ADDITIONAL PICTURES

Copyright 1997-2009 by Mike Everhart

 


(ABOVE) A closer view of the mid-portion of the left side of the skull, showing the location of the sclerotic ring. The narrow finger of bone projecting forward over the sclerotic ring is the anterior extension of the postorbitalfrontal (POF). This is one of the key characteristics that makes this specimen a Tylosaurus proriger. In most mosasaurs, the POF barely contacts the prefrontal. In some genera, such as Clidastes, the POF and prefrontal are widely separated, and the frontal itself forms the bony ridge over the eye socket. In Tylosaurus proriger, the POF overlaps the prefrontal and may have provided additional strengthening of the skull

Also shown is the flexible joint in the middle of the lower jaw (dentary). This structure allowed the lower jaw to flex outward and enabled the animal to hold and swallow large prey in a manner similar to snakes..

(ABOVE) The business end of a mosasaur, showing the extension of the premaxilla over the most anterior teeth which is also typical of Tylosaurs. In some fossil remains, the premaxilla shows evidence of being used as a 'battering ram'. The joint between the premaxilla and maxilla is shown between the second and third teeth on the upper jaw. Pits shown in the upper and lower jaws are probably openings for blood vessels and nerves.

(ABOVE) Another shot of the anterior end of the skull, showing the left nasal opening (nares). In this specimen, the nares are located slightly forward of the location typical in later examples (and the type specimen) of Tylosaurus proriger. This may be an indication that this specimen has transitional characters linking it to an earlier species of Tylosaurus.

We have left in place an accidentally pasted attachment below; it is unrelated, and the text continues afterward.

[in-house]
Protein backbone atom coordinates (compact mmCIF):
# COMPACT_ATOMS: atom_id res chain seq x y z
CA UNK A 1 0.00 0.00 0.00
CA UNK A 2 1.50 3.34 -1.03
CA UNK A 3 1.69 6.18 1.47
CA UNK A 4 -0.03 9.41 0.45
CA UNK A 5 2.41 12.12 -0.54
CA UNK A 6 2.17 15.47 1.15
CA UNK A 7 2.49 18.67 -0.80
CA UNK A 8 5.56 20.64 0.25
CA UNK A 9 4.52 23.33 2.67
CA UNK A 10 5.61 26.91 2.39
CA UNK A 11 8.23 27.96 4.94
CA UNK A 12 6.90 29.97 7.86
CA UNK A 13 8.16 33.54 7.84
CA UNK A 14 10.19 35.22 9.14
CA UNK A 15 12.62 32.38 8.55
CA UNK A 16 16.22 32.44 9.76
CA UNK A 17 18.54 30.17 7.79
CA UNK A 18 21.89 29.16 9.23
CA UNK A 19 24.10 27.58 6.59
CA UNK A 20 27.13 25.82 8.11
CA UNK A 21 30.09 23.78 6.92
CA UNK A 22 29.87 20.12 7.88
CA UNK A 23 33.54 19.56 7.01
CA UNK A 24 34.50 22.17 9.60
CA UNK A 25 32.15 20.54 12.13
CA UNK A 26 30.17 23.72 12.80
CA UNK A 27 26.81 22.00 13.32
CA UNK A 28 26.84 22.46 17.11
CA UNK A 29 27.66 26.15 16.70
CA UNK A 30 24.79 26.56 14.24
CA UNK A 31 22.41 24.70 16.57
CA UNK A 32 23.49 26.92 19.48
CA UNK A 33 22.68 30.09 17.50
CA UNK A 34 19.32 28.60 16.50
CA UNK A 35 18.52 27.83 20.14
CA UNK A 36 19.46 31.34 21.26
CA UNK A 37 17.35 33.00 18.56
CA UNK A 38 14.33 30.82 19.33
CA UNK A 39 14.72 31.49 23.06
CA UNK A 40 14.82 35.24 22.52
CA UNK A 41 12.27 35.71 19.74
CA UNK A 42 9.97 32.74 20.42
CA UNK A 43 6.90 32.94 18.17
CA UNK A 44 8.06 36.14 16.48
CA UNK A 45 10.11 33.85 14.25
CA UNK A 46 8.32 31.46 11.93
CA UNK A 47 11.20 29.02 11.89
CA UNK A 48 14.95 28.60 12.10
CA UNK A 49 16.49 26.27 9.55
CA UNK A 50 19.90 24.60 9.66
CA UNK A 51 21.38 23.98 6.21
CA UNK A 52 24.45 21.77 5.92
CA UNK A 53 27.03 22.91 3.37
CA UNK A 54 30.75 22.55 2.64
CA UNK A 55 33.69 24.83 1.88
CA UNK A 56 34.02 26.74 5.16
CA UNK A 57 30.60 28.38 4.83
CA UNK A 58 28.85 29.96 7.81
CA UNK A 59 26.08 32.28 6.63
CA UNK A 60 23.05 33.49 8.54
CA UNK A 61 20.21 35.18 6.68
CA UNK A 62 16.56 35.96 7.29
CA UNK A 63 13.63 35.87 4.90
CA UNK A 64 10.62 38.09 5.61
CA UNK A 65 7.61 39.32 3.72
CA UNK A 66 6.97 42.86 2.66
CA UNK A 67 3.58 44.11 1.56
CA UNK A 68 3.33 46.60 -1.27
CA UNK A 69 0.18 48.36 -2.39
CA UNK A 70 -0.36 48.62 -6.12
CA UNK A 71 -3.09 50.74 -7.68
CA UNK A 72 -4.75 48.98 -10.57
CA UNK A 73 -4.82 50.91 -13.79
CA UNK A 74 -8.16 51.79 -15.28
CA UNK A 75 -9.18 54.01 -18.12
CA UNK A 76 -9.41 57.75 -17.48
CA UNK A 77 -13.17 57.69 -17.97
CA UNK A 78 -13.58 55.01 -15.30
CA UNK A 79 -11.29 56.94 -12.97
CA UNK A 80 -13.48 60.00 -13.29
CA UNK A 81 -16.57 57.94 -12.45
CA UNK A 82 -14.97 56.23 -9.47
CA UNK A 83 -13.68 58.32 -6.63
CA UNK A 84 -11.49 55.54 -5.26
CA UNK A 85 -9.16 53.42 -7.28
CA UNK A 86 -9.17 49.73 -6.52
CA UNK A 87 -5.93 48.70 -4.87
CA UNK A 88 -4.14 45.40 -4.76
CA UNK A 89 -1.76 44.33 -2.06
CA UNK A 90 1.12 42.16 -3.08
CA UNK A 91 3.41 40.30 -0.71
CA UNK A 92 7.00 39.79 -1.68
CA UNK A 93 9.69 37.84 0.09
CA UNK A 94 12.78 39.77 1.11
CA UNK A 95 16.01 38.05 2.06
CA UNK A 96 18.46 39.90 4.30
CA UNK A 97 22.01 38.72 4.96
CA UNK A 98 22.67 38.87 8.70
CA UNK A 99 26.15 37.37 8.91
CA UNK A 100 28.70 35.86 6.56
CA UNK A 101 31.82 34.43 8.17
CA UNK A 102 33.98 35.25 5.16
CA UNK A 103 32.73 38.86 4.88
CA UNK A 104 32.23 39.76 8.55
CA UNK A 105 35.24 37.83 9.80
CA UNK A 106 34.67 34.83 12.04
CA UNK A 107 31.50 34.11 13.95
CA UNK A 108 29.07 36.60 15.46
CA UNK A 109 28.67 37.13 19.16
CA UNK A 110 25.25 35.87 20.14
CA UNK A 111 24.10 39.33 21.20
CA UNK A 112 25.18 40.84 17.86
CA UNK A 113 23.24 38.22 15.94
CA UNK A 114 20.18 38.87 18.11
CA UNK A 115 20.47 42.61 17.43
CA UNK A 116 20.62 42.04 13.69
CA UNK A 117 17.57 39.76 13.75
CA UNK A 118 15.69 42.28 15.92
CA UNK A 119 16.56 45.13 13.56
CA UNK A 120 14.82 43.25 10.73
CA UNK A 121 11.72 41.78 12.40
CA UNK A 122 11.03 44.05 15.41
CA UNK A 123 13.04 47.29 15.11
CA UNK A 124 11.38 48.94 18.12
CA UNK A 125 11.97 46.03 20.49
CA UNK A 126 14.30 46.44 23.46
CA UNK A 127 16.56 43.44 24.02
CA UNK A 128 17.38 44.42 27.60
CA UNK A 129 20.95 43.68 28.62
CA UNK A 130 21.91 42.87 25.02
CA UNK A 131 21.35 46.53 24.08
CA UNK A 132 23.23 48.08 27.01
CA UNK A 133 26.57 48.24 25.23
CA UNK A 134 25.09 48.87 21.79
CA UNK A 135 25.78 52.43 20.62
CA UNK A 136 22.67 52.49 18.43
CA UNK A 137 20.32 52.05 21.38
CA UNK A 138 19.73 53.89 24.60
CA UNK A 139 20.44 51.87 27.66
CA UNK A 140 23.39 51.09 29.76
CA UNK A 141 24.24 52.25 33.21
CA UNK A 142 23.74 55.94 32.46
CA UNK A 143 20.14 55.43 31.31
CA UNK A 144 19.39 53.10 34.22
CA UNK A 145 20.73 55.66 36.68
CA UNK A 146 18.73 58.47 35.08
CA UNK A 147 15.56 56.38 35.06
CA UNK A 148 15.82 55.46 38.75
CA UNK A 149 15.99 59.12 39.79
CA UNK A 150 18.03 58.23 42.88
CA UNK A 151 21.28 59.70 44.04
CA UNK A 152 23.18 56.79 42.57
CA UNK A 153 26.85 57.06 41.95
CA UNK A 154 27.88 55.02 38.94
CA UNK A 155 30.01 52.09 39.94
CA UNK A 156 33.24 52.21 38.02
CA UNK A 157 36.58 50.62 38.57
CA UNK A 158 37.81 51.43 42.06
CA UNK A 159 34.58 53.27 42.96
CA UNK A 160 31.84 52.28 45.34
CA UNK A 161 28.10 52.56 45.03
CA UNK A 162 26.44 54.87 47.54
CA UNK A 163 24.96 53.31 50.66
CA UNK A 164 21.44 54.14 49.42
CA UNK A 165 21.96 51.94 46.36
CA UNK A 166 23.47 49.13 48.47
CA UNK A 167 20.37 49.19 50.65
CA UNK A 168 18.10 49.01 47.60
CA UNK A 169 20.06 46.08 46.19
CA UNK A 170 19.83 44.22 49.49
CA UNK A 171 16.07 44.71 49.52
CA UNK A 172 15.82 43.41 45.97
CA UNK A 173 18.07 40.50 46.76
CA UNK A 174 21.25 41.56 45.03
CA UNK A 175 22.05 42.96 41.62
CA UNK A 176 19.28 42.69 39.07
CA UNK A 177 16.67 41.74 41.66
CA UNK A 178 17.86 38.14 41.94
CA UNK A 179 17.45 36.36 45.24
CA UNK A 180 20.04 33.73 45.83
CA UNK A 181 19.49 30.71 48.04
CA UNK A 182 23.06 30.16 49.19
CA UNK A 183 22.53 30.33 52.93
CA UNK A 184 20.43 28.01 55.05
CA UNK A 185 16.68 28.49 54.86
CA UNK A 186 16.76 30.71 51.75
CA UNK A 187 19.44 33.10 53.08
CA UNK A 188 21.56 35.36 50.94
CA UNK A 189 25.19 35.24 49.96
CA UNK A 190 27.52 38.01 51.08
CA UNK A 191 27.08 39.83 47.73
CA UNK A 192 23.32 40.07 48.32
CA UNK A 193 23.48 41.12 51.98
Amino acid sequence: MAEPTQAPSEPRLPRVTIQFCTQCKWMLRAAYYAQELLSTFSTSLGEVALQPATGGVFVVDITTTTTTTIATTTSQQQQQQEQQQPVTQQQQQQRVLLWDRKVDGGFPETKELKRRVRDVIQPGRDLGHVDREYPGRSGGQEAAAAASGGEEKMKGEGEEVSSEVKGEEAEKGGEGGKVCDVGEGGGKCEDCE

(ABOVE) The top of the skull, showing the location of the frontal and parietal bones. Apparently, after the animal died, the skull came to rest in an upright position on the sea floor. After some period of time (oysters had time enough to colonize what would become the lower side of the fossil!), the skull came apart and slumped over on it's left side where the top of the skull was preserved in the same plane as the left side.

(ABOVE) The back of the skull showing the connection of the quadrate (center) with the squamosal bone of the skull and the articular of the lower jaw. Small bone to the right of the quadrate is part of the atlas vertebra, most of which is located behind the squamosal. Small bones to the left of the quadrate are apparently from one of the front paddles.

(ABOVE) A close up of the quadrate showing evidence of soft tissue preservation (probably the tympanic membrane / ear drum). Although completely at home in the ocean, mosasaurs had evolved from terrestrial lizards and certainly had a sense of hearing.


Credits: The opening picture on this page is from a photograph of a nearly complete, 28 foot long Tylosaurus proriger specimen on display at the American Museum of Natural History. This specimen is about the same size as our material, but is probably somewhat younger.